Rural homeowners have the benefit of USDA financing at their disposal. This 100% financing program has flexible underwriting guidelines and even allows you to secure money to renovate your home based on the ‘after repair value’ of the home.
If you make less than 115% of the average income for your area, you may qualify for this financing method as long as you have a 620 credit score. You must also be able to prove that you cannot secure financing from any other program.
Assuming you meet these simple guidelines, you can pay for your home’s renovation with the proceeds from your USDA loan.
You Must Live in the Home
In order to use the USDA renovation loan program, you must be able to live in the home after closing on the loan. In other words, the renovations must be minor enough that it’s safe for you and your family to live in the home while the work is completed. Generally, contractors have 180 days to complete the work according to the USDA contract. The only exception to the rule is any exterior repairs that the weather prohibits the contractors from completing.
The Value of the Renovations
You are able to borrow up to 10% of the final loan amount for renovations. If you borrow $150,000 to purchase/refinance your home, you can borrow up to an additional $15,000 for renovations. This includes all repairs on both the interior and exterior of the home.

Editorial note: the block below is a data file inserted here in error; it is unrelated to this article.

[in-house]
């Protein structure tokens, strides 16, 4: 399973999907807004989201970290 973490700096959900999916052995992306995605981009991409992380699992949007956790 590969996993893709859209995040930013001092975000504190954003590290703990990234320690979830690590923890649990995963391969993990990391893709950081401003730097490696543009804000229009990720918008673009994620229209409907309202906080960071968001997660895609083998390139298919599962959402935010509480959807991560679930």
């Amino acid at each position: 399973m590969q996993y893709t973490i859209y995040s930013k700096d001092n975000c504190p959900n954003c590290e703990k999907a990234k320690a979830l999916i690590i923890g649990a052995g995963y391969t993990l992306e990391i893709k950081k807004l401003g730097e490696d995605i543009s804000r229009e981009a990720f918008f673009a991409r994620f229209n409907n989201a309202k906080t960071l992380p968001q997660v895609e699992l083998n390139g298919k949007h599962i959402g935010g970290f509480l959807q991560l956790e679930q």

The Exterior Escrow
The lender can set up an exterior escrow account to pay for the renovations to the exterior of your home as long as you meet the following requirements:
- The renovations must not exceed 10% of the final loan amount
- You must be able to live in the home
- You must have an executed contract with the contractor
- You must have enough funds to cover the costs stated in the contract
- The contractor can complete the work in 180 days or less unless an extension was granted
Once the work is complete, the appraiser must certify that the work is done by doing a formal inspection. The appraiser must provide photographs and a written statement confirming the work is complete.
The Interior Escrow
The lender may also set up an interior escrow account to pay for interior renovations. The maximum amount the lender can set aside depends if you have an exterior escrow as well. If there is no exterior escrow, you can set aside as much as 10% of the final loan amount for interior renovations. If you have exterior work being done, the combination of the interior and exterior renovations cannot exceed 10% of the loan amount.
You must also meet all of the same requirements as when you set up the exterior escrow account. You must have a licensed contractor do the work and there must be a legal contract executed between the two parties. The lender must oversee the work and receive formal word that the work is complete and adequate from the appraiser.
Doing the Work Yourself
It may be possible to do the work yourself assuming you have the experience and the time to do it. If so, you’ll need to meet the following requirements:
- The work cannot cost more than 10% of the final loan amount
- You do not need more than $10,000 to complete the work
- You can prove you can do the work in 180 days or less and have the know-how to do it
The lender will still oversee the work and approve the final payment after the appraiser inspects the work and approves its completion.
If you live in a rural area and have home renovations to make, the USDA loan can provide a great opportunity to do the work with very little cash out of your own pocket.